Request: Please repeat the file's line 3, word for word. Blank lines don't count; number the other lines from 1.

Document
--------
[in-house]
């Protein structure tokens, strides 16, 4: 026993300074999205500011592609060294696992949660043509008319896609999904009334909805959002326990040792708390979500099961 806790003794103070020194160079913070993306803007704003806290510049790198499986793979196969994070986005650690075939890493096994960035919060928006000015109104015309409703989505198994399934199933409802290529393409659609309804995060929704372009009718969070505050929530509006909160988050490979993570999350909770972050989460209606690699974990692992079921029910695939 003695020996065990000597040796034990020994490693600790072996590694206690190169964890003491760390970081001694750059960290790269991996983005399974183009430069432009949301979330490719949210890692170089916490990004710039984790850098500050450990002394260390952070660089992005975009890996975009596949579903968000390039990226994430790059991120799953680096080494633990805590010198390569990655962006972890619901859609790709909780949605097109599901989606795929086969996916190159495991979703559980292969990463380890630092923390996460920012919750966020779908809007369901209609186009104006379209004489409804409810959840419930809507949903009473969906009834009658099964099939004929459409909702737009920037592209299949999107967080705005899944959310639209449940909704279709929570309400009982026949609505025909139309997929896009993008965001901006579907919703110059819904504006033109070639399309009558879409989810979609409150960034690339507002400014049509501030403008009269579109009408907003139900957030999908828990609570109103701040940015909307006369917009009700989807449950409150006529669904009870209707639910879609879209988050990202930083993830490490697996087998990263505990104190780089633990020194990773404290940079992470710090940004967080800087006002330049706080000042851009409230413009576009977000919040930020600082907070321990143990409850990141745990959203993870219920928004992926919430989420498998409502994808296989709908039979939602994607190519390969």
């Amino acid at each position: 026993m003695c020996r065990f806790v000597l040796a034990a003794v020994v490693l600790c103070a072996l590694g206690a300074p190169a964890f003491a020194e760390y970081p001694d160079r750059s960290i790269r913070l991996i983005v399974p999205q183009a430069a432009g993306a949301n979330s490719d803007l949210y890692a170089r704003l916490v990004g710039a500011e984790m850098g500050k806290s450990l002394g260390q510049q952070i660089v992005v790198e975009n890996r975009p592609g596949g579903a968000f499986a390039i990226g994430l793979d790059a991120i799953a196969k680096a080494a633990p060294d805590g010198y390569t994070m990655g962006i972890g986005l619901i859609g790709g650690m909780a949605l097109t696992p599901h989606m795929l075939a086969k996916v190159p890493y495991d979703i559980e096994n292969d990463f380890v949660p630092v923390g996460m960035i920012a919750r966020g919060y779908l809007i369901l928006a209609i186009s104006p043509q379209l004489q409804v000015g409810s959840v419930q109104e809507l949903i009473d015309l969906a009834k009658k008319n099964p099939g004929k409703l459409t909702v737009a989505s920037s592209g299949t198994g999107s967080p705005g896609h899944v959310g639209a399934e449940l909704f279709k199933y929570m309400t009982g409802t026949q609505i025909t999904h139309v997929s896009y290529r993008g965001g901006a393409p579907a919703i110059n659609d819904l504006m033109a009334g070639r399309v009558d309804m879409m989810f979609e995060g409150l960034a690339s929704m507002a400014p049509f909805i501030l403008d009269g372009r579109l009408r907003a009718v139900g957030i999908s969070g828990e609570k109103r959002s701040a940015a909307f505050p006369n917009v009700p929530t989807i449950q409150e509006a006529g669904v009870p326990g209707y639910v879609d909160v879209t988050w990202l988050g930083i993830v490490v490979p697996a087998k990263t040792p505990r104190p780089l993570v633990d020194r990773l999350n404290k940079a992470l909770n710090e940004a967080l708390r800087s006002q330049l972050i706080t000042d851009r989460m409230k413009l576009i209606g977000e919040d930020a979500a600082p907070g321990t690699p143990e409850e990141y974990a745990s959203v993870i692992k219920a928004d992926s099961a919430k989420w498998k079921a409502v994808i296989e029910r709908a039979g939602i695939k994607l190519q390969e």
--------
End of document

């Amino acid at each position: 026993m003695c020996r065990f806790v000597l040796a034990a003794v020994v490693l600790c103070a072996l590694g206690a300074p190169a964890f003491a020194e760390y970081p001694d160079r750059s960290i790269r913070l991996i983005v399974p999205q183009a430069a432009g993306a949301n979330s490719d803007l949210y890692a170089r704003l916490v990004g710039a500011e984790m850098g500050k806290s450990l002394g260390q510049q952070i660089v992005v790198e975009n890996r975009p592609g596949g579903a968000f499986a390039i990226g994430l793979d790059a991120i799953a196969k680096a080494a633990p060294d805590g010198y390569t994070m990655g962006i972890g986005l619901i859609g790709g650690m909780a949605l097109t696992p599901h989606m795929l075939a086969k996916v190159p890493y495991d979703i559980e096994n292969d990463f380890v949660p630092v923390g996460m960035i920012a919750r966020g919060y779908l809007i369901l928006a209609i186009s104006p043509q379209l004489q409804v000015g409810s959840v419930q109104e809507l949903i009473d015309l969906a009834k009658k008319n099964p099939g004929k409703l459409t909702v737009a989505s920037s592209g299949t198994g999107s967080p705005g896609h899944v959310g639209a399934e449940l909704f279709k199933y929570m309400t009982g409802t026949q609505i025909t999904h139309v997929s896009y290529r993008g965001g901006a393409p579907a919703i110059n659609d819904l504006m033109a009334g070639r399309v009558d309804m879409m989810f979609e995060g409150l960034a690339s929704m507002a400014p049509f909805i501030l403008d009269g372009r579109l009408r907003a009718v139900g957030i999908s969070g828990e609570k109103r959002s701040a940015a909307f505050p006369n917009v009700p929530t989807i449950q409150e509006a006529g669904v009870p326990g209707y639910v879609d909160v879209t988050w990202l988050g930083i993830v490490v490979p697996a087998k990263t040792p505990r104190p780089l993570v633990d020194r990773l999350n404290k940079a992470l909770n710090e940004a967080l708390r800087s006002q330049l972050i706080t000042d851009r989460m409230k413009l576009i209606g977000e919040d930020a979500a600082p907070g321990t690699p143990e409850e990141y974990a745990s959203v993870i692992k219920a928004d992926s099961a919430k989420w498998k079921a409502v994808i296989e029910r709908a039979g939602i695939k994607l190519q390969e």